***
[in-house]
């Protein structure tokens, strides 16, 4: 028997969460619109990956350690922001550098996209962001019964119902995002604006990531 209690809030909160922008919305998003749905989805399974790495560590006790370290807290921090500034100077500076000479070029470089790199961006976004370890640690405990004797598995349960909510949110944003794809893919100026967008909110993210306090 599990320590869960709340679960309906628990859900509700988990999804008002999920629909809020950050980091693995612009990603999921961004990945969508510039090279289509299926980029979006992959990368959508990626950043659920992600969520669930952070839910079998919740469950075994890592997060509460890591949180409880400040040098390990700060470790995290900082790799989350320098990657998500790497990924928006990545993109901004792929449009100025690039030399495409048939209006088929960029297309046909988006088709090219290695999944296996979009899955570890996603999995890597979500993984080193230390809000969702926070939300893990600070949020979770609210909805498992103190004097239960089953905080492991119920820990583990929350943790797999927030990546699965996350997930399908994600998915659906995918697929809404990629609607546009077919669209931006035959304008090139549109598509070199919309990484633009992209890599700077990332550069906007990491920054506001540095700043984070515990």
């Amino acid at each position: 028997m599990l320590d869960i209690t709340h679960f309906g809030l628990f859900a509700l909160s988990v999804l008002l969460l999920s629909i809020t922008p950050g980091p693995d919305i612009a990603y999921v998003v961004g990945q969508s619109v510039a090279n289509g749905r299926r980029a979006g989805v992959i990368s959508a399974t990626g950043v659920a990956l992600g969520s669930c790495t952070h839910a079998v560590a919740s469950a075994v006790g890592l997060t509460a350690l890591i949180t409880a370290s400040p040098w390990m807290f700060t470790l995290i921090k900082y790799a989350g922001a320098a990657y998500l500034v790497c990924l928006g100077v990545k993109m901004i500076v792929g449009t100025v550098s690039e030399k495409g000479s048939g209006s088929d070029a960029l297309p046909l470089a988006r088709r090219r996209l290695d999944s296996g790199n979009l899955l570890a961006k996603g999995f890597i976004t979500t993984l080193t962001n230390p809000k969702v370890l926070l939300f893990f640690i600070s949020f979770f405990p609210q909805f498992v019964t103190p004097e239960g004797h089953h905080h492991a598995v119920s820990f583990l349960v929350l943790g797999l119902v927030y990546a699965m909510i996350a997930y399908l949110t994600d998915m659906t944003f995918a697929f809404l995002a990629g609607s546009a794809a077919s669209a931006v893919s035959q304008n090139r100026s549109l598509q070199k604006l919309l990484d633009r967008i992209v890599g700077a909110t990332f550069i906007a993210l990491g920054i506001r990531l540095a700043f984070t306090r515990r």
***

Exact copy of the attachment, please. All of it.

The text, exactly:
[in-house]
């Protein structure tokens, strides 16, 4: 028997969460619109990956350690922001550098996209962001019964119902995002604006990531 209690809030909160922008919305998003749905989805399974790495560590006790370290807290921090500034100077500076000479070029470089790199961006976004370890640690405990004797598995349960909510949110944003794809893919100026967008909110993210306090 599990320590869960709340679960309906628990859900509700988990999804008002999920629909809020950050980091693995612009990603999921961004990945969508510039090279289509299926980029979006992959990368959508990626950043659920992600969520669930952070839910079998919740469950075994890592997060509460890591949180409880400040040098390990700060470790995290900082790799989350320098990657998500790497990924928006990545993109901004792929449009100025690039030399495409048939209006088929960029297309046909988006088709090219290695999944296996979009899955570890996603999995890597979500993984080193230390809000969702926070939300893990600070949020979770609210909805498992103190004097239960089953905080492991119920820990583990929350943790797999927030990546699965996350997930399908994600998915659906995918697929809404990629609607546009077919669209931006035959304008090139549109598509070199919309990484633009992209890599700077990332550069906007990491920054506001540095700043984070515990």
């Amino acid at each position: 028997m599990l320590d869960i209690t709340h679960f309906g809030l628990f859900a509700l909160s988990v999804l008002l969460l999920s629909i809020t922008p950050g980091p693995d919305i612009a990603y999921v998003v961004g990945q969508s619109v510039a090279n289509g749905r299926r980029a979006g989805v992959i990368s959508a399974t990626g950043v659920a990956l992600g969520s669930c790495t952070h839910a079998v560590a919740s469950a075994v006790g890592l997060t509460a350690l890591i949180t409880a370290s400040p040098w390990m807290f700060t470790l995290i921090k900082y790799a989350g922001a320098a990657y998500l500034v790497c990924l928006g100077v990545k993109m901004i500076v792929g449009t100025v550098s690039e030399k495409g000479s048939g209006s088929d070029a960029l297309p046909l470089a988006r088709r090219r996209l290695d999944s296996g790199n979009l899955l570890a961006k996603g999995f890597i976004t979500t993984l080193t962001n230390p809000k969702v370890l926070l939300f893990f640690i600070s949020f979770f405990p609210q909805f498992v019964t103190p004097e239960g004797h089953h905080h492991a598995v119920s820990f583990l349960v929350l943790g797999l119902v927030y990546a699965m909510i996350a997930y399908l949110t994600d998915m659906t944003f995918a697929f809404l995002a990629g609607s546009a794809a077919s669209a931006v893919s035959q304008n090139r100026s549109l598509q070199k604006l919309l990484d633009r967008i992209v890599g700077a909110t990332f550069i906007a993210l990491g920054i506001r990531l540095a700043f984070t306090r515990r």